Re: Spin, Robert Charles Wilson
- From: Mike Ash <mike@xxxxxxxxxxx>
- Date: Fri, 04 Mar 2011 11:40:11 -0500
In article <ikr2a6$pm2$1@xxxxxxxxxxxxxxxx>,
wdstarr@xxxxxxxxx (William December Starr) wrote:
In article <ub02n652f3aifqv5okvqt5vpmqtmonpt1e@xxxxxxx>,
Howard Brazee <howard@xxxxxxxxxx> said:
Mike Ash <mike@xxxxxxxxxxx> wrote:
Third: the ultimate conclusion to the book, in terms of the
nature of the Spin and the arch and so forth was all pretty
satisfying. I just wish we could have gotten there in a more
Spoilers? What were the explanations/reasons?
(It sounds interesting, but I just don't enjoy reading Robert
The entities which created the Spin are naturally-evolved machine
intelligences descended from von Neumann probes, presumably seeded by
some ancient biological civilization. Humanity launches some of these
probes partway through the story, before this is known. At such a huge
time differential, they are able to explore a decent chunk of the galaxy
in a human timeframe. The first sign of the Spin-makers is when the
humans' probes start getting eaten by older and more sophisticated ones
that have evolved beyond their original purpose.
As an interesting aside to this bit, the business of terraforming Mars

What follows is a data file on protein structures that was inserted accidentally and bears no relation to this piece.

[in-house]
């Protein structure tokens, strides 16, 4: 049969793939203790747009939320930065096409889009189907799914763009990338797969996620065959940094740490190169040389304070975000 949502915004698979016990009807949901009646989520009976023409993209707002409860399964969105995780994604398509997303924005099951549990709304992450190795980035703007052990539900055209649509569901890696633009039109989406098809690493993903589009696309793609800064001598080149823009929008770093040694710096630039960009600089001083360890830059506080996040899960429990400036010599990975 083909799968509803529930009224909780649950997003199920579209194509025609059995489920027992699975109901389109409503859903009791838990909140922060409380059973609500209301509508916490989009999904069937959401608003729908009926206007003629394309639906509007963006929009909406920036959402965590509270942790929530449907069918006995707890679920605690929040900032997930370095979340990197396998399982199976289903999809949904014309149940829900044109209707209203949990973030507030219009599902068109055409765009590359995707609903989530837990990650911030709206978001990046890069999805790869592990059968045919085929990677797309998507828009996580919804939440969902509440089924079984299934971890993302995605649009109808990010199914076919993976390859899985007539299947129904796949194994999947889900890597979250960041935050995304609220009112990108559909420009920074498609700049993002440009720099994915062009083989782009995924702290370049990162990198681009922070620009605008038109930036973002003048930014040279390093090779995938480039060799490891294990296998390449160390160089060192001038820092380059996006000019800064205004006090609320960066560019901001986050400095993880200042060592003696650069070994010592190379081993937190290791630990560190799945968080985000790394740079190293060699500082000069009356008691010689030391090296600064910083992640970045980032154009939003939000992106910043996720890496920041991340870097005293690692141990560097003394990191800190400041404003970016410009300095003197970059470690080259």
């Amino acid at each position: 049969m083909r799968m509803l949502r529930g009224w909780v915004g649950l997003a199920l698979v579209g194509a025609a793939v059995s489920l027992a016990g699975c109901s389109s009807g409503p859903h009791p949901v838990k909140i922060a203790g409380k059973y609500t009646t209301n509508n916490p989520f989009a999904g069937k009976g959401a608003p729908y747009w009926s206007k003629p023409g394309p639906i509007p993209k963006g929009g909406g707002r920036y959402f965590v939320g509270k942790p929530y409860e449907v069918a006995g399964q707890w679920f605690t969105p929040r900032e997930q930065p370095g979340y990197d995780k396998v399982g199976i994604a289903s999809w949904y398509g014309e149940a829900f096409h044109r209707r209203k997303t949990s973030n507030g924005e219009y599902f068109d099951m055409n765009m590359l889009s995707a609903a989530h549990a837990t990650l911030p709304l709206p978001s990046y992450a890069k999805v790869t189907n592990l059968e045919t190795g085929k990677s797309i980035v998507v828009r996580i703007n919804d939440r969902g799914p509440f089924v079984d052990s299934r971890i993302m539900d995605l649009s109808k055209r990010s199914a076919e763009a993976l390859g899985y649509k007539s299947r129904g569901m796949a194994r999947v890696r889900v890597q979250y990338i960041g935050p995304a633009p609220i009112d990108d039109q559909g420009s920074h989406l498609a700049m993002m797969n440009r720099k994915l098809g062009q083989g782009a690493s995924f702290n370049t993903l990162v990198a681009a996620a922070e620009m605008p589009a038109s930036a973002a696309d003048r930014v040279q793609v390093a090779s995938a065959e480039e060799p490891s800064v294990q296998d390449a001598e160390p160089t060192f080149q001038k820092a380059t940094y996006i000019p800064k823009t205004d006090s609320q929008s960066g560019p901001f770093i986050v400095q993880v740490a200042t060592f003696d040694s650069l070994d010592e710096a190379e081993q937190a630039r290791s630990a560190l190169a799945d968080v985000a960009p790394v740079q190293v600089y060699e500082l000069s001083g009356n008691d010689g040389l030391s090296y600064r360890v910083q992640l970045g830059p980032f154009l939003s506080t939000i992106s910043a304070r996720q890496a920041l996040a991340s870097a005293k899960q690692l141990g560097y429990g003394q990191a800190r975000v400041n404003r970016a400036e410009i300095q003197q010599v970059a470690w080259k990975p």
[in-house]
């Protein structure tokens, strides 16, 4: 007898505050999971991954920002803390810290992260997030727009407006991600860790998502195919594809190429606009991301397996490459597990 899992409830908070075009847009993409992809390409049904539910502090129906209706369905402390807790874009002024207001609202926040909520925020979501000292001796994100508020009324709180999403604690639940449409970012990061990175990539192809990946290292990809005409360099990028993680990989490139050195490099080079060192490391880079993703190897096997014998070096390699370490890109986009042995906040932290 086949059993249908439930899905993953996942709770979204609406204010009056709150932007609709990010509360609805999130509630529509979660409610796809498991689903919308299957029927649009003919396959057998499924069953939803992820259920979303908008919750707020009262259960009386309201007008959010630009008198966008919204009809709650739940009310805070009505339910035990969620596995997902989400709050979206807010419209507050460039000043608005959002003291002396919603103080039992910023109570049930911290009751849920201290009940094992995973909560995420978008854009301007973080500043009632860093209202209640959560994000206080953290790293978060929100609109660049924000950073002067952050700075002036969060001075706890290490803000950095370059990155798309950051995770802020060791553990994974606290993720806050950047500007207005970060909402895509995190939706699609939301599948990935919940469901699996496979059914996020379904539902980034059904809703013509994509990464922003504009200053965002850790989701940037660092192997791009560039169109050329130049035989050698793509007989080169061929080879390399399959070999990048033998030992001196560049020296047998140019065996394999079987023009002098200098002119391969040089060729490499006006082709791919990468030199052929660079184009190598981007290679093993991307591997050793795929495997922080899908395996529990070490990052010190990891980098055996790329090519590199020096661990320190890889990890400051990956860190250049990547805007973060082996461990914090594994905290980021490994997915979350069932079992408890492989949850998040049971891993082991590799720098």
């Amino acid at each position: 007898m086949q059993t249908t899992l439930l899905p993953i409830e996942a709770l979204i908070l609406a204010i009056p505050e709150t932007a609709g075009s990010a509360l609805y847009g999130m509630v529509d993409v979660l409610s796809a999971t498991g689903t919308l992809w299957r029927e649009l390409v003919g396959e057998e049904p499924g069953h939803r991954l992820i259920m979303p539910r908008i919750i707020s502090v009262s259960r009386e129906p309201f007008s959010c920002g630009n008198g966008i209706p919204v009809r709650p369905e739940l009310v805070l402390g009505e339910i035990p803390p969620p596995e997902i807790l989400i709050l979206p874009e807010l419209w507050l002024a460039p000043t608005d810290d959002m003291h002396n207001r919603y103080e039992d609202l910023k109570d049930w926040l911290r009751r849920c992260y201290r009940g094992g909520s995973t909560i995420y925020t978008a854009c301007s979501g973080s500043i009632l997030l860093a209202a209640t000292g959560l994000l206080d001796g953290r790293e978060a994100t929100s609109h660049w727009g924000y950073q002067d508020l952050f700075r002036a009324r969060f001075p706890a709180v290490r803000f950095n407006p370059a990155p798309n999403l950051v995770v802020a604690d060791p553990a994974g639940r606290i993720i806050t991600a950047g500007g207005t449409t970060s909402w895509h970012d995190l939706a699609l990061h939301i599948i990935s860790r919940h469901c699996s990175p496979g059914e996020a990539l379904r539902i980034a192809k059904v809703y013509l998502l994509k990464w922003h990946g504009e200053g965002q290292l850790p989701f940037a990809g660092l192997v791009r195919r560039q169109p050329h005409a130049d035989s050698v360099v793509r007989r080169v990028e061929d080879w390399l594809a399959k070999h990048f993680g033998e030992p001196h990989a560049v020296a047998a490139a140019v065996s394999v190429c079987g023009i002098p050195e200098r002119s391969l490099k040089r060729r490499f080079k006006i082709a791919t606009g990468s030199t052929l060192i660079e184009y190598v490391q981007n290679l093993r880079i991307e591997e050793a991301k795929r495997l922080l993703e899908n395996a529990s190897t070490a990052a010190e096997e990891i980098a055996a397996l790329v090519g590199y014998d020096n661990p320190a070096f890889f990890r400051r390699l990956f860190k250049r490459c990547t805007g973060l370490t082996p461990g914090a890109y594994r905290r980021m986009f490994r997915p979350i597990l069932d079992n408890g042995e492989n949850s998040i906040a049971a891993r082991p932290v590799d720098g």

was carried out, and then it was colonized. The colony ships are sent
out, and an ambassador from an ancient and powerful Martian civilization
arrives roughly that same afternoon. Amusing stuff. However, shortly
after the ambassador set out, Mars was enclosed in a Spin of its own.
The von Neumann probes are of Martian design.
The machines have noticed that biological civilizations don't last long.
We inevitably overload our planet and collapse. Dreams of moving out to
the stars end up not being practical for squishy biologicals like
ourselves. For whatever reason, the machines are moved by our plight.
The Spin is not punishment, quarantine, or forced extinction as many
believed. Rather, it's *preservation*, a way to keep us collectively
alive while the machines work on the problem of how to keep us from self
After some decades in the Spin (and a couple of billion years outside),
it begins to flicker and eventually shuts off. This allows the
Spin-makers to land the Arch, a thousand-mile hoop of... something,
which embeds itself in the Earth in the Indian Ocean, with the upper
part forming an arch over the sea. The Spin then switches back on, but
only to filter sunlight and keep the Earth from being cooked; the time
effect is gone.
The arch is a gateway to another world. It's intelligent, so it only
passes manned ships. This new world is human friendly but devoid of
intelligent life. It shows clear signs (in terms of the type of life
found there) of being engineered to suit humans. Eventually, another
arch is found, and the implication is that there's a whole network of
habitable worlds out there for us, and presumably others, to use and
Radio Free Earth
Broadcasting from our climate-controlled studios deep inside the Moon
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